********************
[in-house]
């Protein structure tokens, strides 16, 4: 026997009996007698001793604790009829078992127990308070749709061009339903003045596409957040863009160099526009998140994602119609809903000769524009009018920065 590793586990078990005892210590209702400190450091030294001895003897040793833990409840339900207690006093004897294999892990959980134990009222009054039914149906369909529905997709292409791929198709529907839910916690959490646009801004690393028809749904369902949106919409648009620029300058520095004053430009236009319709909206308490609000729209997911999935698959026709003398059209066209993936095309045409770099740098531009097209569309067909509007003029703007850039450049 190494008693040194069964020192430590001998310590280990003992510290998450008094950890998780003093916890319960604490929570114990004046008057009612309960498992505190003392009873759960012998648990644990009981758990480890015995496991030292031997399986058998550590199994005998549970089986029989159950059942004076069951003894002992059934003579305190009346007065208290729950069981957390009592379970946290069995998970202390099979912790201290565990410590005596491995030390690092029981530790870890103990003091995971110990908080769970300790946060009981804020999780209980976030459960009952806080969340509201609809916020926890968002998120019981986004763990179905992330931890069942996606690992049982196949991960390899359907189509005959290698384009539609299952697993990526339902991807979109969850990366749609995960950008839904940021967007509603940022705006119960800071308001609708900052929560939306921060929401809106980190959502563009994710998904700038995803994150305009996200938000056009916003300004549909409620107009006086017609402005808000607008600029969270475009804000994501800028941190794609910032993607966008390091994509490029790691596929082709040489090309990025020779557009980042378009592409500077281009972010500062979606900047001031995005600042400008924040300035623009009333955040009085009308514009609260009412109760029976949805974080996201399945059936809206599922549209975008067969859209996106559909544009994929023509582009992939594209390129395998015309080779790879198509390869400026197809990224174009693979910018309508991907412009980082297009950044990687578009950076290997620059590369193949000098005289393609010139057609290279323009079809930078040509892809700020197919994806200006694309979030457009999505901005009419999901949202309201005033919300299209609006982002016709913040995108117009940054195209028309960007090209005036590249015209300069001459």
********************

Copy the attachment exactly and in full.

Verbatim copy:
[in-house]
């Protein structure tokens, strides 16, 4: 026997009996007698001793604790009829078992127990308070749709061009339903003045596409957040863009160099526009998140994602119609809903000769524009009018920065 590793586990078990005892210590209702400190450091030294001895003897040793833990409840339900207690006093004897294999892990959980134990009222009054039914149906369909529905997709292409791929198709529907839910916690959490646009801004690393028809749904369902949106919409648009620029300058520095004053430009236009319709909206308490609000729209997911999935698959026709003398059209066209993936095309045409770099740098531009097209569309067909509007003029703007850039450049 190494008693040194069964020192430590001998310590280990003992510290998450008094950890998780003093916890319960604490929570114990004046008057009612309960498992505190003392009873759960012998648990644990009981758990480890015995496991030292031997399986058998550590199994005998549970089986029989159950059942004076069951003894002992059934003579305190009346007065208290729950069981957390009592379970946290069995998970202390099979912790201290565990410590005596491995030390690092029981530790870890103990003091995971110990908080769970300790946060009981804020999780209980976030459960009952806080969340509201609809916020926890968002998120019981986004763990179905992330931890069942996606690992049982196949991960390899359907189509005959290698384009539609299952697993990526339902991807979109969850990366749609995960950008839904940021967007509603940022705006119960800071308001609708900052929560939306921060929401809106980190959502563009994710998904700038995803994150305009996200938000056009916003300004549909409620107009006086017609402005808000607008600029969270475009804000994501800028941190794609910032993607966008390091994509490029790691596929082709040489090309990025020779557009980042378009592409500077281009972010500062979606900047001031995005600042400008924040300035623009009333955040009085009308514009609260009412109760029976949805974080996201399945059936809206599922549209975008067969859209996106559909544009994929023509582009992939594209390129395998015309080779790879198509390869400026197809990224174009693979910018309508991907412009980082297009950044990687578009950076290997620059590369193949000098005289393609010139057609290279323009079809930078040509892809700020197919994806200006694309979030457009999505901005009419999901949202309201005033919300299209609006982002016709913040995108117009940054195209028309960007090209005036590249015209300069001459």